This paper discusses a potential-vorticity-conserving approach to modelling nonlinear
internal gravity waves in a rotating Boussinesq fluid. The focus of the work is on the
pseudo-plane motion (motion in the x, z-plane), for which we present a broad range
of numerical results. In this case there are two material coordinates, the density and
the y-component of the velocity in the inertial frame of reference, which are related
to the x and z displacements of fluid particles relative to a reference configuration.
The amount of potential vorticity within a fluid region bounded by isosurfaces of
these material coordinates is proportional to the area within this region, and is
therefore conserved as well. Two new potentials, defined in terms of the displacements
and combining the vorticity and density fields, are introduced as new dependent
variables. These potentials entirely govern the dynamics of internal gravity waves
for the linearized system when the basic state has uniform potential vorticity. The
final system of equations consists of three prognostic equations (for the potential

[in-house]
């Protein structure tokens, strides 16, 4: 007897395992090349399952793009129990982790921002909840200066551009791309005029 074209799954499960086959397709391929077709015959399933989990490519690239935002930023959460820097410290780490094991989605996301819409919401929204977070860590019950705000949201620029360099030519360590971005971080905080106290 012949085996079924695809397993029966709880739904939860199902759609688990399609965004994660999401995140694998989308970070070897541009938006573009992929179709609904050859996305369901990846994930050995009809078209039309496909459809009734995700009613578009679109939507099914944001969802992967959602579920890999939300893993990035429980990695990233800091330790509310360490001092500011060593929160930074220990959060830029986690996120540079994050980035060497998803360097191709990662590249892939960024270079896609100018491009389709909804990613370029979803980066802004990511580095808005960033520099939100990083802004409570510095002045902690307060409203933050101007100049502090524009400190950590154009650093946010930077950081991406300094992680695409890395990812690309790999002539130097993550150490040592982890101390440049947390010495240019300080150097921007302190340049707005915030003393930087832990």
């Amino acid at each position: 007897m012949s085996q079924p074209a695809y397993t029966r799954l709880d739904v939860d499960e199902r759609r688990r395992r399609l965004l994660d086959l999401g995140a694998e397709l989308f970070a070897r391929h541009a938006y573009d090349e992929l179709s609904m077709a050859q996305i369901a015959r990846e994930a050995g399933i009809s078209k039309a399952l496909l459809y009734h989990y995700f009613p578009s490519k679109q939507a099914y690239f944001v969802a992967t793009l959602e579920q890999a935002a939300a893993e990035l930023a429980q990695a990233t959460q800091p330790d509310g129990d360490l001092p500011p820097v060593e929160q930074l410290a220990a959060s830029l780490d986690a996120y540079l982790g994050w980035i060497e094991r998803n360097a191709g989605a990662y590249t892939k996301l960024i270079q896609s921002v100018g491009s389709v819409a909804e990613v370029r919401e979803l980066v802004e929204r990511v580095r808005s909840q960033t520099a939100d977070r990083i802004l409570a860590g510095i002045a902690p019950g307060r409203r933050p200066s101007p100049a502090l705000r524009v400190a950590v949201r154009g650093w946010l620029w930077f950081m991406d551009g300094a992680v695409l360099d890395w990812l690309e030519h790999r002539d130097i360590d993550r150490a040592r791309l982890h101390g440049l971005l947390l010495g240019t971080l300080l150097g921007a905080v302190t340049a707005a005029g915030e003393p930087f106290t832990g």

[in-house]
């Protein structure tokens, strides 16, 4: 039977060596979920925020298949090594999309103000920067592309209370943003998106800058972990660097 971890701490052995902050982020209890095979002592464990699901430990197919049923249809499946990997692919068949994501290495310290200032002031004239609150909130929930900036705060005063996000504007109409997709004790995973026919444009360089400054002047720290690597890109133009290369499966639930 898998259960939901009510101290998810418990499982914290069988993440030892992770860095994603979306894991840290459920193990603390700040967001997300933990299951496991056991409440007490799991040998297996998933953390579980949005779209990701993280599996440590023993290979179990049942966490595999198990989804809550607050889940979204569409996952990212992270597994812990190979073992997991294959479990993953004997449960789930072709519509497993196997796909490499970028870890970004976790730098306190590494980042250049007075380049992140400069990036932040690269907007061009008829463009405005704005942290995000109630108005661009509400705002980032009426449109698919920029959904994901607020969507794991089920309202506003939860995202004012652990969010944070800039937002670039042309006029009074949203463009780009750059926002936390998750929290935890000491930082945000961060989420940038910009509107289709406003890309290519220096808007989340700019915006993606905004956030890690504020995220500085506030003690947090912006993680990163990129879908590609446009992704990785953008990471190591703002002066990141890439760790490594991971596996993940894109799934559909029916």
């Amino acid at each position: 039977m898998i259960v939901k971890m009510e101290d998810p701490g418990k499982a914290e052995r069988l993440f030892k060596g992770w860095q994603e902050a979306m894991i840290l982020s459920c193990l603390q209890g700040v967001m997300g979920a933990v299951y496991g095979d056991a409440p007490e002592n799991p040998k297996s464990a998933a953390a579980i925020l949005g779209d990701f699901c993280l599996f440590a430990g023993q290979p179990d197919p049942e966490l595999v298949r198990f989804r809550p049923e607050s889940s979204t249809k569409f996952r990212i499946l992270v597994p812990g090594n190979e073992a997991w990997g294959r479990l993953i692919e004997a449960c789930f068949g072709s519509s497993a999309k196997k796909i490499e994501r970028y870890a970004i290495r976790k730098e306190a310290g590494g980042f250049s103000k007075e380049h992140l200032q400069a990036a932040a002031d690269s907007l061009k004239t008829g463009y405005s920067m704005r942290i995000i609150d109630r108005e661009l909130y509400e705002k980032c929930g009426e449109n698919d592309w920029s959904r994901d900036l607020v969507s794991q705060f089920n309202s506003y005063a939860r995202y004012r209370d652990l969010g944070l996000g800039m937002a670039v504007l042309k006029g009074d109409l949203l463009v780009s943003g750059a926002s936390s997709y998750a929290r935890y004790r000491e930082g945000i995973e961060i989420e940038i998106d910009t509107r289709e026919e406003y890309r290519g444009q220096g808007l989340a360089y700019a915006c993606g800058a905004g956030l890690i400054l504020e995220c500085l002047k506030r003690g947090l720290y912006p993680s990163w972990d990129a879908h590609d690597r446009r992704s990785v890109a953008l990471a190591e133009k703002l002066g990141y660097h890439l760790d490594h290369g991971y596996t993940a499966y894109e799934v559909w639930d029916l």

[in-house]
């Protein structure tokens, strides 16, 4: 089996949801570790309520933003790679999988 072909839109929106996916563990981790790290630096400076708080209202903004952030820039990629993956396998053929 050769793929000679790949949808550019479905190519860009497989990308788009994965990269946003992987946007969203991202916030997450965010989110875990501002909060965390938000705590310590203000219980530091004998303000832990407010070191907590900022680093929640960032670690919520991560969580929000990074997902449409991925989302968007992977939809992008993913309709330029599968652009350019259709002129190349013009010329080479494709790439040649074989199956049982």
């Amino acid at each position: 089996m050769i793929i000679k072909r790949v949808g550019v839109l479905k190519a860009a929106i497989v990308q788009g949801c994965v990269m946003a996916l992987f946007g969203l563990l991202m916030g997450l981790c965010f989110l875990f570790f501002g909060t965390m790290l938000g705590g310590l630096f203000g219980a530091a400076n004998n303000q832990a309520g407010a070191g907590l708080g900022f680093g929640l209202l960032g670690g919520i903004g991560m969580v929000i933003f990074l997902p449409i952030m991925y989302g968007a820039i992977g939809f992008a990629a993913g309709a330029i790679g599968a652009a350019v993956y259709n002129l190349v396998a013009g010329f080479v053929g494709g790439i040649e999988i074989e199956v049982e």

vorticity and the Laplacians of the two potentials) and one diagnostic equation,
of Monge–Ampère type, for a third potential. This diagnostic equation arises from
the nonlinear definition of potential vorticity. The ellipticity of the Monge–Ampère
equation implies both inertial and static stability. In three dimensions, the three
potentials form a vector, whose (three-dimensional) Laplacian is equal to the vorticity
plus the gradient of the perturbation density.
Numerical simulations are carried out using a novel algorithm which directly evolves
the potential vorticity, in a Lagrangian manner (following fluid particles), without
diffusion. We present results which emphasize the way in which potential vorticity
anomalies modify the characteristics of internal gravity waves, e.g. the propagation of
internal wave packets, including reflection, refraction, and amplification. We also show
how potential vorticity anomalies may generate internal gravity waves, along with
the subsequent ‘geostrophic adjustment’ of the flow to a ‘balanced’ wave-less state.
These examples, and the straightforward extension of the theoretical and numerical
approach to three dimensions, point to a direct and accurate means to elucidate the
role of potential vorticity in internal gravity wave interactions. As such, this approach
may help a better understanding of the observed characteristics of internal gravity
waves in the oceans.